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Abbott Diagnostics

Diagnostic Methods for Infectious Uveitis Investigated

By Labmedica International staff writers
Posted on 04 Feb 2019
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Image: Genesig Advanced kits can be used for human pathogen screening with the genesig q16, a qPCR instrument (Photo courtesy of Primerdesign).
Image: Genesig Advanced kits can be used for human pathogen screening with the genesig q16, a qPCR instrument (Photo courtesy of Primerdesign).
Uveitis is the inflammation of the uvea, the pigmented layer that lies between the inner retina and the outer fibrous layer composed of the sclera and cornea. Uveitis can have many causes, including eye injury and inflammatory diseases.

To make a definite diagnosis of infectious uveitis is a challenging task because many other infectious, and non-infectious uveitis, may have similar non-specific symptoms and overlapping clinical appearances. Co-infections in immunocompetent patients are not frequently proved with traditional serologic-diagnostic tools.

Scientists at the Del Rosario University (Bogotá, Colombia) and their colleagues carried out a descriptive transversal study, in an Ophthalmology Reference Center, from July 2014 to February 2016. Aqueous humor (AH) and/or vitreous fluid, blood and serum samples were collected from consecutive patients suspected of having infectious uveitis.

All serum samples were analyzed for anti-Toxoplasma immunoglobulin G (IgG) and IgM antibody titers by using enzyme-linked immunosorbent assay (ELISA) commercial. The presence of human herpes virus 3 (VZV) IE62 gene, HVS2 UL36 region, human herpes virus 5 (CMV) glycoprotein B gene, glycoprotein B gene and the EBV (human herpes virus 4) non-glycosylated membrane protein (BNRF1) gen and Mycobacterium tuberculosis MPB64/IS6110 repeated genomic sequence, were tested with the Genesig Advanced Kit. All amplifications were performed using an Applied Biosystems Step One plus qPCR system.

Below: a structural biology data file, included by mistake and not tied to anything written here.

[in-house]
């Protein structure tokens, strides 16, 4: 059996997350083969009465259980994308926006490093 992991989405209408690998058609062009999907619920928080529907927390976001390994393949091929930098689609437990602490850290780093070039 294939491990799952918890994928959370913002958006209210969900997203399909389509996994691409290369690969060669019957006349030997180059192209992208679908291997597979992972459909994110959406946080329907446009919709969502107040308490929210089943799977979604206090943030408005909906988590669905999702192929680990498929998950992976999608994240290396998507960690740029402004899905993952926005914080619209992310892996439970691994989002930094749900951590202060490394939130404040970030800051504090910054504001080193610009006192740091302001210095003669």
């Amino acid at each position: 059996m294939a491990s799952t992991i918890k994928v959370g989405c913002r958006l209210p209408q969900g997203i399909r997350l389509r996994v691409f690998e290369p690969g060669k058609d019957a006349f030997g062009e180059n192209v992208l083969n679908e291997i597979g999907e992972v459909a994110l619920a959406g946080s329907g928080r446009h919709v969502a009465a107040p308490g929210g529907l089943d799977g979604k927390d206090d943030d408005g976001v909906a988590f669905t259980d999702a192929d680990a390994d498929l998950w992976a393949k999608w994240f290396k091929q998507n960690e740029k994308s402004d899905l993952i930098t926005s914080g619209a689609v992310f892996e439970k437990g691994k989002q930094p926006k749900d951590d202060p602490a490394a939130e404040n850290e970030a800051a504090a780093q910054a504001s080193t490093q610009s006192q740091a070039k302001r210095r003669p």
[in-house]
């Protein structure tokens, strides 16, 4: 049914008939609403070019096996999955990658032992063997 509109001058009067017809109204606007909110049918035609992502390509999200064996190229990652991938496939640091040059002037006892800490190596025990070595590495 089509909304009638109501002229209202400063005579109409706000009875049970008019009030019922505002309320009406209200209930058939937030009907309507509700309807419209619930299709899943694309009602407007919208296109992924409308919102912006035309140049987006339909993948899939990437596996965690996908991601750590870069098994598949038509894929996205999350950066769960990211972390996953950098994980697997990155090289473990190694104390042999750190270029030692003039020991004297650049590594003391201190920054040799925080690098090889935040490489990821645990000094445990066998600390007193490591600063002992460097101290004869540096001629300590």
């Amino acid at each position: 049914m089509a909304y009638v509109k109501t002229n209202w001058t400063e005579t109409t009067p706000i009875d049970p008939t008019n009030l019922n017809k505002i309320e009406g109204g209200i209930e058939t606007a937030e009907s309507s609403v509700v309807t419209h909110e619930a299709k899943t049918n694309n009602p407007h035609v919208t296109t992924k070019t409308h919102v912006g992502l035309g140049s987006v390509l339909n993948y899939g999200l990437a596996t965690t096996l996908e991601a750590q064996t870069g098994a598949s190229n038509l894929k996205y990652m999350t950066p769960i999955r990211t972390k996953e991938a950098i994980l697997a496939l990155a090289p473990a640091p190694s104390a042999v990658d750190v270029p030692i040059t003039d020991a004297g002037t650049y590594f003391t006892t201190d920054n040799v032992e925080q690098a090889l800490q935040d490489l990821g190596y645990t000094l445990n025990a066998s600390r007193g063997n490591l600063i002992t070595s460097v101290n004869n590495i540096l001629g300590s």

The investigators reported that in 66 Colombian patients with uveitis of presumed infectious origin: 22 (33.3%) were confirmed as ocular toxoplasmosis (OT), 16 (24.2%) as undetermined OT, five (7.5%) as co-infections and 23 (34.8%) as other uveitis. Toxoplasma coinfection with M. tuberculosis was identified in one case by PCR and in four cases with HSV by Goldmann–Witmer coefficient (GWC). The initial clinical diagnosis changed, after laboratory examination, in 21 cases (31.8%). Of interest, IgM serological tests for the herpesvirus family (HSV1, HSV2, HSV3 and EBV) were positive without relation to the presence of the virus as detected by qPCR in aqueous humor.

The authors concluded that clinical diagnosis can be changed by laboratory examination in a significant proportion of cases of uveitis. Diagnosis of OT should combine the use of PCR and GWC to reach the maximum of confirmation of cases. The use of multiple laboratory methods is necessary to identify co-infections and viral infections that can mimic OT in immunocompetent patients. The study was published on January 25, 2019, in the journal BMC Infectious Diseases.

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Del Rosario University


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